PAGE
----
Undiscovered tastes #5 – A recipe for burek… the traditional Balkan pastry with many names

Let’s get gritty with the real source of controversy in the Balkans… what to call a cheese pastry.  The humble burek has various names across the region. Get it wrong and you risk being laughed out of the bakery (like we were in Bosnia). It’s the Balkan equivalent to the whole barm/bap/cob debate in the UK. 

Nevertheless, it’s a must try when visiting this region, which is why we’ll always make time in our itineraries for a piece or two… or three. 

Perhaps you’re already one of our burek converts and you want to try making it at home? Or maybe you’ve stumbled across our blog in search of traditional foods to try on an upcoming trip to the Balkans? Either way, read on.

Love discovering new tastes on your travels? Our Albania food and culture holiday was created with foodies in mind. 

What is burek?

Burek is layers of filo pastry containing savoury fillings wrapped in a spiral and baked in a hot oven. Some of the most common fillings are spiced meat, feta-like cheese, cheese & spinach, and spiced potato. It has been enjoyed across the Balkans since it was introduced by the Ottomans in the 14th century.

Burek is a traditional pastry enjoyed in the Balkans

This stodgy staple makes for the perfect hangover cure or a hearty breakfast to fuel a day of hiking and kayaking. Better still, wrap up the leftovers and eat them on the go.

Burek is eaten morning, noon and night throughout the year, but it also appears on special occasions like New Year’s Eve, when families write down a wish and tuck it into the pastry wrapped in tin foil before baking.

Our first go at this on NYE 2023 was a success and we dare say somebody’s wish for a kitten came true (welcome to the family, Winston). Hold on to that wholesome image while we admit to serving our burek with Heinz baked beans. We have no regrets.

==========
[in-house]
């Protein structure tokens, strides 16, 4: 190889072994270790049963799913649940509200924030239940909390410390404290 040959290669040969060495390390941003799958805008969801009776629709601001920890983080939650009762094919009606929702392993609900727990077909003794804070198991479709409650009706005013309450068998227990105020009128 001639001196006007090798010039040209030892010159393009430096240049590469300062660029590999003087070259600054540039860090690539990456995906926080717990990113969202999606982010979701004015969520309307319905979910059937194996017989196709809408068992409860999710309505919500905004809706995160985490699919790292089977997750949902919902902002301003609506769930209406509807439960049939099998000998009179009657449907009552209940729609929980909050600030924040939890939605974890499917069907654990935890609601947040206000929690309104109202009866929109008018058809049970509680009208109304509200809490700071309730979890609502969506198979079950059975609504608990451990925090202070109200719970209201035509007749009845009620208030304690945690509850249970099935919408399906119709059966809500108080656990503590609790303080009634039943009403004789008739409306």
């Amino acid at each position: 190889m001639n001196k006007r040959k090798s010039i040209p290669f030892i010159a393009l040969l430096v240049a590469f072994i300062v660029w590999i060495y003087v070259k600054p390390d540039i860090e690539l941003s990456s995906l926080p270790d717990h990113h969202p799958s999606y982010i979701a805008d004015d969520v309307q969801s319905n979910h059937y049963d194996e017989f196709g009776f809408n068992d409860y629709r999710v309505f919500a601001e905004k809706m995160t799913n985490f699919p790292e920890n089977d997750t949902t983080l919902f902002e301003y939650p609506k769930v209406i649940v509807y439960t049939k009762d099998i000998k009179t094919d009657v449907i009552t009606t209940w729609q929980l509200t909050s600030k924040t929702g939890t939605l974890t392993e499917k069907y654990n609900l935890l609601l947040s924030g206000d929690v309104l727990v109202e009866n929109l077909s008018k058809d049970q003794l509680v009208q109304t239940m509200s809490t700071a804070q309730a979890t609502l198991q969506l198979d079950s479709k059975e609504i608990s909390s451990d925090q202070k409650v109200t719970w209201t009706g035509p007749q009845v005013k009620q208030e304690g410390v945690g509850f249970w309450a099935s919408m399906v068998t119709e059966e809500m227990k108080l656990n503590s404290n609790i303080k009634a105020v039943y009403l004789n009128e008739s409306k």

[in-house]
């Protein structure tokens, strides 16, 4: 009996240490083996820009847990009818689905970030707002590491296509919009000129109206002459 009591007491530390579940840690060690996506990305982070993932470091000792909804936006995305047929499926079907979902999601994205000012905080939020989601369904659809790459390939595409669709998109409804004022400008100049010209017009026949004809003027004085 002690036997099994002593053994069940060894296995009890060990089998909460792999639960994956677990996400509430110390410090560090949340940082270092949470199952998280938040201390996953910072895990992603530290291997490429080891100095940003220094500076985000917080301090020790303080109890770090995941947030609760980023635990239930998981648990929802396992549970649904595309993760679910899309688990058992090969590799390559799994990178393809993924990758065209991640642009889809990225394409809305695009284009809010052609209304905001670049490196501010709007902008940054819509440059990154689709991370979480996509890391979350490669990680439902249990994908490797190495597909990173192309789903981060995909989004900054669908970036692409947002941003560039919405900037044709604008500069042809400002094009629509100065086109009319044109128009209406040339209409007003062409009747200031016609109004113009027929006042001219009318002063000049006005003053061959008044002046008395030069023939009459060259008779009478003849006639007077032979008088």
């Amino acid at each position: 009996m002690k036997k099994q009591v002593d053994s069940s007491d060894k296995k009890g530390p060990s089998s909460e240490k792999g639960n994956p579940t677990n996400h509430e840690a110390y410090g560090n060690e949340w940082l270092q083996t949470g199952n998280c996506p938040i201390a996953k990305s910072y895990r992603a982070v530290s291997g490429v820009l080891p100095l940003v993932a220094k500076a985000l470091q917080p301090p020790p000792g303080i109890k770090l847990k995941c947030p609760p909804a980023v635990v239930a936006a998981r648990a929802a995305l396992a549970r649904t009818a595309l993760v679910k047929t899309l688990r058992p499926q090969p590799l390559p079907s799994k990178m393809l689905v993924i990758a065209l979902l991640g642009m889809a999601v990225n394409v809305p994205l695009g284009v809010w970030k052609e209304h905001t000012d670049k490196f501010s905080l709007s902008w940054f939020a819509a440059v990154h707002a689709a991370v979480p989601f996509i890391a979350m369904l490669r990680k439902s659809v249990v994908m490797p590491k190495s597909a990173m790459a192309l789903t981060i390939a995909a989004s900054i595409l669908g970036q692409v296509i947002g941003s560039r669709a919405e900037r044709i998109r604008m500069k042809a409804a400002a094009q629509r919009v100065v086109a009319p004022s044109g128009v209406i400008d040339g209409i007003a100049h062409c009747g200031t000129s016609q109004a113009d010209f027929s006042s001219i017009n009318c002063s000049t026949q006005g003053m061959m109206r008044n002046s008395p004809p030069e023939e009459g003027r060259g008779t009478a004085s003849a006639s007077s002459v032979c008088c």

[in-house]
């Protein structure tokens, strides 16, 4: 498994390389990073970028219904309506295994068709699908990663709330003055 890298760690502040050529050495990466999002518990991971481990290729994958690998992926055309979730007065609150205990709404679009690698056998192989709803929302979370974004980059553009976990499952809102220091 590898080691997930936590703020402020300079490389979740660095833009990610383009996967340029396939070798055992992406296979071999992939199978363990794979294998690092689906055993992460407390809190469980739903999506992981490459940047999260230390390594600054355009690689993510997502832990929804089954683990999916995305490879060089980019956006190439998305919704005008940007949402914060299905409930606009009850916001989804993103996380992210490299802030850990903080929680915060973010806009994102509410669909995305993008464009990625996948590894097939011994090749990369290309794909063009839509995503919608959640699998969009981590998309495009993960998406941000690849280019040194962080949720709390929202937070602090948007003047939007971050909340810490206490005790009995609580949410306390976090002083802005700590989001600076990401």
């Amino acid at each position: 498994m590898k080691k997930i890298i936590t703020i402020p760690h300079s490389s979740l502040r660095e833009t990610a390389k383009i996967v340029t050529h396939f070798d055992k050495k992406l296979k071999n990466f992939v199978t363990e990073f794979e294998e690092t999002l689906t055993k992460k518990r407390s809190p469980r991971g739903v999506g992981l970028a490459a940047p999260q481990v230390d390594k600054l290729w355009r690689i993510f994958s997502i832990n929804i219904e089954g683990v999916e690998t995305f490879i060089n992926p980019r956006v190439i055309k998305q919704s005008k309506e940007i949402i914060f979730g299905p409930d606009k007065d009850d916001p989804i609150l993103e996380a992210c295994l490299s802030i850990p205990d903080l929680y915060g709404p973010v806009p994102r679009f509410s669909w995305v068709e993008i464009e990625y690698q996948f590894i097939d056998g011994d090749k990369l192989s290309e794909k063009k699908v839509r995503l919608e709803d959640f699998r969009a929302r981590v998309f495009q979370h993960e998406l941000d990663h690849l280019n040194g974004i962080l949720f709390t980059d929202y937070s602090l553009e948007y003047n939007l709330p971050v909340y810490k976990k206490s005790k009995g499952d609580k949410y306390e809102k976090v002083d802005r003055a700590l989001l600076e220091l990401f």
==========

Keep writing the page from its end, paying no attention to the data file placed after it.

More from undiscovered tastes:

Burek’s many names

If you’re in Croatia, Montenegro or Serbia, ask for Burek sa Sirom while in Bosnia and Herzegovina, it’s Sirnica you’re looking for. And in Bulgaria and Macedonia, it’s called Banitsa sas Sirene. 

Confused yet? We haven’t even discussed the Greek and Turkish variations! Whatever you call it, find a basic recipe for cheese burek below.

Burek recipe – how to make cheese burek

Serves 8

We each wrote down a wish for 2024 and baked them into the borek on New Year’s Eve

There are as many ways of making this savoury treat as there are names for it. But the key ingredients are filo pastry, soft, white cheese, eggs and butter. 

Hardcore burek makers go ‘na oko’, meaning they guess the quantities of cheese and butter until they achieve the desired effect (hint: the more, the tastier). But until you reach that level, follow our recipe.


  • 800g filo pastry 
  • 125g butter, melted
  • 500g good quality feta cheese
  • 200g plain yoghurt (optional)
  • 5 eggs


  1. Preheat your oven to 200℃ and line a large baking tray (preferably round if you have one) with greased baking paper.
  2. Beat the eggs in a large bowl and crumble the cheese in. Fold in the yoghurt if you’d like a creamier mixture, but you don’t have to.
  3. Lay one sheet of phyllo out and coat with butter (as generously as you like) and place another sheet of phyllo on top. Spread on some of the cheese mixture.
  4. Roll the two sheets and mixture up and wrap round into a spiral. Coat with butter. 
  5. Repeat step 3 and roll up, each time wrapping the pastry around the first spiral.
  6. Continue until you run out of pastry and mixture and make sure it’s evenly coated in butter. Tip – Once you’ve used up all of your mixture, swill the bowl with half a glass of sparkling water and pour it, followed by the remaining melted butter, over the burek. 
  7. Optional step for New Year’s Eve – get each family member to write down a wish and wrap it in tinfoil. Poke the wishes into the gaps between the pastry before baking.
  8. Bake for approximately 20 minutes or until golden brown.



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